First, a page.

As for the “epic sticky grenade throws” you see in Call of Duty — still no. The most common concern with the No. 74 was that once you take it out of the protective casing that conceals the stickiness, you’ve armed it. Everything that it sticks to is now going to be destroyed. Meaning that if it stuck to your clothes or anything around you, you need to remove whatever it’s stuck to without letting go of the lever. If the lever was released… you’d better get as far away from it as you can in five seconds or else… boom!

The Air Force built one of the world’s fastest computers out of Playstations
You can understand why most troops planted the grenade instead of tossing it. (Image via YouTube)

To make matters worse, they traveled terribly. The inside was made of glass, so if it cracked in transit, the explosive would leak. If the leaked explosive got just a tiny amount of friction… you guessed it: boom!

Even if the handling, arming, and tossing of the grenade all went perfectly, it still may not work as intended. If the Brit managed to get close enough to toss the 2.25 lbs grenade at the German armor, which was usually surrounded by ground troops, tanks were always covered in things that the grenade had trouble sticking on: Wet surfaces and dirt.

Despite being having over 2.5 million sticky grenades produced, it rarely saw as much use as it does in pop culture.

To see the No. 74 in use, watch the old training video below:

(YouTube, Okrajoe)

MIGHTY TRENDING

12 awesome photos of the Army pounding ISIS then playing baseball

About a mile from the Iraqi-Syrian border is a US military fire base where approximately 150 Marines and soldiers are still hammering ISIS in Syria with artillery.

“To get to the firebase, you fly by helicopter over Mosul,” NPR’s Jane Arraf reported on July 2, 2018.

“And then just a little more than a mile from the Syrian border, there’s a collection of tents and armored vehicles in the desert,” Arraf said, adding that the US troops have been at the remote, temporary base for about a month.

In early June 2018, the US Army released a dozen photos showing the base and the troops firing M777 howitzers and M109 Paladins to support the Syrian Democratic Forces clearing ISIS from the Euphrates River Valley.

Then a few weeks later, the Army released photos of the troops playing an improvised game of baseball as dusk sets in and smoke clouds billow in the background.

Check them out below:


The Air Force built one of the world’s fastest computers out of Playstations

(U.S. Army photo)

Here’s part of the base, which appears to be surrounded by a sand barrier for protection.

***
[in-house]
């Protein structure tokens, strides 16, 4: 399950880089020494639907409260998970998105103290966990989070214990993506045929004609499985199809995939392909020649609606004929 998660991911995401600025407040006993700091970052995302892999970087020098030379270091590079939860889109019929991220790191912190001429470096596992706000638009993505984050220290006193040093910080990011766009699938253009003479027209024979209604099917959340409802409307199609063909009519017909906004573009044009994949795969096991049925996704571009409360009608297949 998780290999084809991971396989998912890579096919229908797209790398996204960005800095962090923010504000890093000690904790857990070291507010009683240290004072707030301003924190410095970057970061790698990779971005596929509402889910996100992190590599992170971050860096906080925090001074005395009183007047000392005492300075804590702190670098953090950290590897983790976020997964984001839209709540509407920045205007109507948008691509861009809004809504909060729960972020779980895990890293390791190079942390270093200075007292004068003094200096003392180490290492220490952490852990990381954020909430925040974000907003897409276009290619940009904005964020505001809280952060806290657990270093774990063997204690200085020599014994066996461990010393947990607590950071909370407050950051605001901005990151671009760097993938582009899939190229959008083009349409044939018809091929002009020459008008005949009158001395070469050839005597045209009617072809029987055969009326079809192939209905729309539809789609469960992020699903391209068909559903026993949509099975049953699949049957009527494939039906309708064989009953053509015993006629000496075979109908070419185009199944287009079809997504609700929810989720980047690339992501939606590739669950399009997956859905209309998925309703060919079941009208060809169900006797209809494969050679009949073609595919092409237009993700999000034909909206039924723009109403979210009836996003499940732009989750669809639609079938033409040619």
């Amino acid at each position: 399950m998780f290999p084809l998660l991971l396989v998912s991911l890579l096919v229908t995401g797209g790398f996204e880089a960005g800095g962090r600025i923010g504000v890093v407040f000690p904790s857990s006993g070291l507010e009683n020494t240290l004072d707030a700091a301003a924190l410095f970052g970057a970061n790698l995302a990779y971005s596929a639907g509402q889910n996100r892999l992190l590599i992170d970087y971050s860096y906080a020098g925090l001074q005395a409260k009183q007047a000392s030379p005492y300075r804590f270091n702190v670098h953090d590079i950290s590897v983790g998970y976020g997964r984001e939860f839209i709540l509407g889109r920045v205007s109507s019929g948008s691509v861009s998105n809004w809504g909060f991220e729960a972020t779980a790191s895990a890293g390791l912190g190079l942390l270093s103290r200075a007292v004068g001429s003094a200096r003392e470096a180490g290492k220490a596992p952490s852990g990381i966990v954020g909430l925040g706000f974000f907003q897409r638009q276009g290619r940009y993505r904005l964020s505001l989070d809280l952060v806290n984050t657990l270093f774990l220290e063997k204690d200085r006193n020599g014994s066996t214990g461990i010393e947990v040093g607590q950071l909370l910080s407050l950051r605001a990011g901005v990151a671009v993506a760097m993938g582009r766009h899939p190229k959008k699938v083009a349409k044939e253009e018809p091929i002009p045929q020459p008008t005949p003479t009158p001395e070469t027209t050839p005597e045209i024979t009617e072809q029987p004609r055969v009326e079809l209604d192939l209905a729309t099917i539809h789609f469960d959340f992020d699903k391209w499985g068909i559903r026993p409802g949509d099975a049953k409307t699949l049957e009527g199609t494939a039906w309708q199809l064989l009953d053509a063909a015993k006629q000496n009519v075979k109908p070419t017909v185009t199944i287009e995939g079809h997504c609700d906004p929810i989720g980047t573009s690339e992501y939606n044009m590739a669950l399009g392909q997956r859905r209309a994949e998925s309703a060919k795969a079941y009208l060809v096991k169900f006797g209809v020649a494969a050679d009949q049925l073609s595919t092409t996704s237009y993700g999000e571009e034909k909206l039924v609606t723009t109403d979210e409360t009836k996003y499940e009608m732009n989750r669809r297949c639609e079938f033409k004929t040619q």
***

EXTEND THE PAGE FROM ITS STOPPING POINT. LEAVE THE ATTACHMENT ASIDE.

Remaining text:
It’s about 100 degrees at the camp, and is crawling with scorpions and biting spiders, NPR reported.

The Air Force built one of the world’s fastest computers out of Playstations

U.S. Army Soldiers with the 3rd Cavalry Regiment fire artillery alongside Iraqi Security Force artillery at known ISIS locations near the Iraqi-Syrian border, June 5, 2018.

(U.S. Army photo)

And US troops are firing M777 howitzers.

Read more about the M777 here.

The Air Force built one of the world’s fastest computers out of Playstations

Iraqi Security Forces fire at known ISIS locations near the Iraqi-Syrian border using an M109A6 Paladin Self-Propelled Howitzer, June 5, 2018.

(U.S. Army photo)

As well as M109 Paladins.

Read more about the Paladin here, and watch a demo video of it firing from inside here.

The Air Force built one of the world’s fastest computers out of Playstations

(U.S. Army photo)

Here’s a wide shot of how the M777s are set up.

But US troops are not alone at the base as they’re operating alongside Iraqi forces.

“Iraqi commanders normally select the targets,” NPR’s Arraf said. “The strikes are mostly in remote areas. The U.S. military says it takes care to avoid civilian casualties.”

The Air Force built one of the world’s fastest computers out of Playstations

Iraqi Security Forces are ready to fire at known ISIS locations near the Iraqi-Syrian border using an M109A6 Paladin Self-Propelled Howitzer, June 5, 2018.

(U.S. Army photo)

The Air Force built one of the world’s fastest computers out of Playstations

U.S. Army Soldiers with the 3rd Cavalry Regiment fire artillery alongside Iraqi Security Force artillery at known ISIS locations near the Iraqi-Syrian border, June 5, 2018.

(U.S. Army photo)

The Air Force built one of the world’s fastest computers out of Playstations

(U.S. Army photo)

The 155mm rounds “weigh about a hundred pounds each,” Sgt. Jason Powell told NPR. “And sometimes we get up to 12-round fire missions. So with your gear on and hauling these rounds, these guys are fricking animals.”